Horizontal new drilling permit activity in Delaware New Mexico remained robust in 2020 and we saw around 150 or more new federal permits approved through most months of 2020 – a higher average level than 2019.

Federal acreage accounted for up to 80% of total permit activity in the region in some months last year.

Horizontal drilling in Delaware New Mexico currently averages at around 75 for all land ownership types and 50 for federal acreage only. Clearly, operators were building a permit inventory at a much higher pace than that of permits getting converted into actual wells.

Even if we exclude the pre-2018 permits, some of them are still active and not drilled, EOG and Devon accumulated around 600 and 530 horizontal federal permits in New Mexico, respectively, which are yet to be drilled.

This corresponds to a drilling inventory of 2.5 years, at the average 2019-2020 pace for EOG, and 1.5 years for Devon.
In practice, however, as the current run rate of drilling is lower than the average for 2019-2020 and some pre-2018 permits should still be viewed as active, most key operators in the area would be able to maintain their current federal land activity for two to four years.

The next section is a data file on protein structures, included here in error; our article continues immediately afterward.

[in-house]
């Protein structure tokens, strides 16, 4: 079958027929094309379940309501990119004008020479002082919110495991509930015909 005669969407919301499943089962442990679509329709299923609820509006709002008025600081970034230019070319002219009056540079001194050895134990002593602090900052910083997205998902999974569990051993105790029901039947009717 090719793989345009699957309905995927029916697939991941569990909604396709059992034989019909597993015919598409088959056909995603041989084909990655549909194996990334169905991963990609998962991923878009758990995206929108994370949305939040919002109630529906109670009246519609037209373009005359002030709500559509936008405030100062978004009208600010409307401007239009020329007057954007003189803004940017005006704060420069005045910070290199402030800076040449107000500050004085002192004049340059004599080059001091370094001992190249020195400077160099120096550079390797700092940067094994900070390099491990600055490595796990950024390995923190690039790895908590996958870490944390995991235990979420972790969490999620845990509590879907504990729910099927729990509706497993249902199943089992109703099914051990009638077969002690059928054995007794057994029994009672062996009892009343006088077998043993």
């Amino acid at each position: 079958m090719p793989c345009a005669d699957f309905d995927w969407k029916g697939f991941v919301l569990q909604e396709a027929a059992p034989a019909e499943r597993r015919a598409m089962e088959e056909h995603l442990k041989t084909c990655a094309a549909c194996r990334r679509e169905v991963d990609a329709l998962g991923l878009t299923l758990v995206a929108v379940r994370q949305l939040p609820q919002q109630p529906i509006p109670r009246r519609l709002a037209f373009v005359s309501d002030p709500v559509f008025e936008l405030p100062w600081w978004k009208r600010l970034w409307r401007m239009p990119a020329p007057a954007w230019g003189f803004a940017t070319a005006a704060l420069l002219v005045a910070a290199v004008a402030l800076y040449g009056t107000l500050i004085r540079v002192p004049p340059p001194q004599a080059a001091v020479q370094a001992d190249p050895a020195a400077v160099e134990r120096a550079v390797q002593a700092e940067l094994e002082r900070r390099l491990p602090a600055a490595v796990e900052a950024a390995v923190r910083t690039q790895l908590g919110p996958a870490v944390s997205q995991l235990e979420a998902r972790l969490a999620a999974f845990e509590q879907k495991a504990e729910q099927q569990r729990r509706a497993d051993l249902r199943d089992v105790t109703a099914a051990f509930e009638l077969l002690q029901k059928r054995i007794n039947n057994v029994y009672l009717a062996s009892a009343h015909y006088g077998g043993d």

The increasing likelihood of a permit ban on federal acreage comes at a time when preliminary well production data for November suggests another month of sequential volume increases.

Driven predominantly by the two largest producers, again EOG and Devon, the state’s output increased by at least 24,000 bpd between October and November.

Yet if we take into account the reporting delays for recent fracs, the actual magnitude of the monthly addition is estimated in the 40,000 to 50,000 bpd range.

This means that New Mexico became the first major crude producing state in the country where oil output had already fully recovered to the pre-Covid record in the fourth quarter of last year.